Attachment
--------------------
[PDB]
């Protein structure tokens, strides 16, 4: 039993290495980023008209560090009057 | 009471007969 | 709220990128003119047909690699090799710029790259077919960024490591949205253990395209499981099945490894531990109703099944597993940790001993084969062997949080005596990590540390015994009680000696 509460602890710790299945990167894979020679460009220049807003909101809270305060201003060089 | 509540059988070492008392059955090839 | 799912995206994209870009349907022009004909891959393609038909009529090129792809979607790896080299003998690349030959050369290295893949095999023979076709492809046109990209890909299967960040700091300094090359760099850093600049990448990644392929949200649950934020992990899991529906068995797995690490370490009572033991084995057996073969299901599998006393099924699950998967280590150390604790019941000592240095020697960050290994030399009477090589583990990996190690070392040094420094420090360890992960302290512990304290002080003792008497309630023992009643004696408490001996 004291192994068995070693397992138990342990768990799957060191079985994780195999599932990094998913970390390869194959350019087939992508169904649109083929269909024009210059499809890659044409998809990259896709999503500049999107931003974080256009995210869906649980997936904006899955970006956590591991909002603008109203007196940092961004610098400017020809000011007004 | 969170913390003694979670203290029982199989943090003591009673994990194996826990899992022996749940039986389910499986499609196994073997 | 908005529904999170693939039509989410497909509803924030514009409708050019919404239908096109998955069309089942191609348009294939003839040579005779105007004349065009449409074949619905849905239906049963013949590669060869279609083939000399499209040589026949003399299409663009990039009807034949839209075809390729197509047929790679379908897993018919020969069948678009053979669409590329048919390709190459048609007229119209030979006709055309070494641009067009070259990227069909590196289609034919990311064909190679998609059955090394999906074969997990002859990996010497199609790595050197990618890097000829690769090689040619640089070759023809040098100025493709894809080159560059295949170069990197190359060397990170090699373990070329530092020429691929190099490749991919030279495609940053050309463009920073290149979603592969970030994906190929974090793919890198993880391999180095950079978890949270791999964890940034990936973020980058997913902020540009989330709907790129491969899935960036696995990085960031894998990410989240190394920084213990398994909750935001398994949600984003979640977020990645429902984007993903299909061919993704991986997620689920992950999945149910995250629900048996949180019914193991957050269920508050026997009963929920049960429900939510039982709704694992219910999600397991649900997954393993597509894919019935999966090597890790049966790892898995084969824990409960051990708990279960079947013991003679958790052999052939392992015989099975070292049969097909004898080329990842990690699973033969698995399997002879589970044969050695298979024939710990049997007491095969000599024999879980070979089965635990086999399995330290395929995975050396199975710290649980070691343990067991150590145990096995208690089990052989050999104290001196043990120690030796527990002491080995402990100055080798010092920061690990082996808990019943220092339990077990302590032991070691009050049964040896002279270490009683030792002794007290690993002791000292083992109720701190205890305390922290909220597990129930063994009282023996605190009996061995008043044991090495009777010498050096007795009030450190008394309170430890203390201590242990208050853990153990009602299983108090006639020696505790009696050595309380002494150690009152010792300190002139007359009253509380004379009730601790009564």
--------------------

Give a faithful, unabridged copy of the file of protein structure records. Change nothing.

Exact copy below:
[PDB]
């Protein structure tokens, strides 16, 4: 039993290495980023008209560090009057 | 009471007969 | 709220990128003119047909690699090799710029790259077919960024490591949205253990395209499981099945490894531990109703099944597993940790001993084969062997949080005596990590540390015994009680000696 509460602890710790299945990167894979020679460009220049807003909101809270305060201003060089 | 509540059988070492008392059955090839 | 799912995206994209870009349907022009004909891959393609038909009529090129792809979607790896080299003998690349030959050369290295893949095999023979076709492809046109990209890909299967960040700091300094090359760099850093600049990448990644392929949200649950934020992990899991529906068995797995690490370490009572033991084995057996073969299901599998006393099924699950998967280590150390604790019941000592240095020697960050290994030399009477090589583990990996190690070392040094420094420090360890992960302290512990304290002080003792008497309630023992009643004696408490001996 004291192994068995070693397992138990342990768990799957060191079985994780195999599932990094998913970390390869194959350019087939992508169904649109083929269909024009210059499809890659044409998809990259896709999503500049999107931003974080256009995210869906649980997936904006899955970006956590591991909002603008109203007196940092961004610098400017020809000011007004 | 969170913390003694979670203290029982199989943090003591009673994990194996826990899992022996749940039986389910499986499609196994073997 | 908005529904999170693939039509989410497909509803924030514009409708050019919404239908096109998955069309089942191609348009294939003839040579005779105007004349065009449409074949619905849905239906049963013949590669060869279609083939000399499209040589026949003399299409663009990039009807034949839209075809390729197509047929790679379908897993018919020969069948678009053979669409590329048919390709190459048609007229119209030979006709055309070494641009067009070259990227069909590196289609034919990311064909190679998609059955090394999906074969997990002859990996010497199609790595050197990618890097000829690769090689040619640089070759023809040098100025493709894809080159560059295949170069990197190359060397990170090699373990070329530092020429691929190099490749991919030279495609940053050309463009920073290149979603592969970030994906190929974090793919890198993880391999180095950079978890949270791999964890940034990936973020980058997913902020540009989330709907790129491969899935960036696995990085960031894998990410989240190394920084213990398994909750935001398994949600984003979640977020990645429902984007993903299909061919993704991986997620689920992950999945149910995250629900048996949180019914193991957050269920508050026997009963929920049960429900939510039982709704694992219910999600397991649900997954393993597509894919019935999966090597890790049966790892898995084969824990409960051990708990279960079947013991003679958790052999052939392992015989099975070292049969097909004898080329990842990690699973033969698995399997002879589970044969050695298979024939710990049997007491095969000599024999879980070979089965635990086999399995330290395929995975050396199975710290649980070691343990067991150590145990096995208690089990052989050999104290001196043990120690030796527990002491080995402990100055080798010092920061690990082996808990019943220092339990077990302590032991070691009050049964040896002279270490009683030792002794007290690993002791000292083992109720701190205890305390922290909220597990129930063994009282023996605190009996061995008043044991090495009777010498050096007795009030450190008394309170430890203390201590242990208050853990153990009602299983108090006639020696505790009696050595309380002494150690009152010792300190002139007359009253509380004379009730601790009564």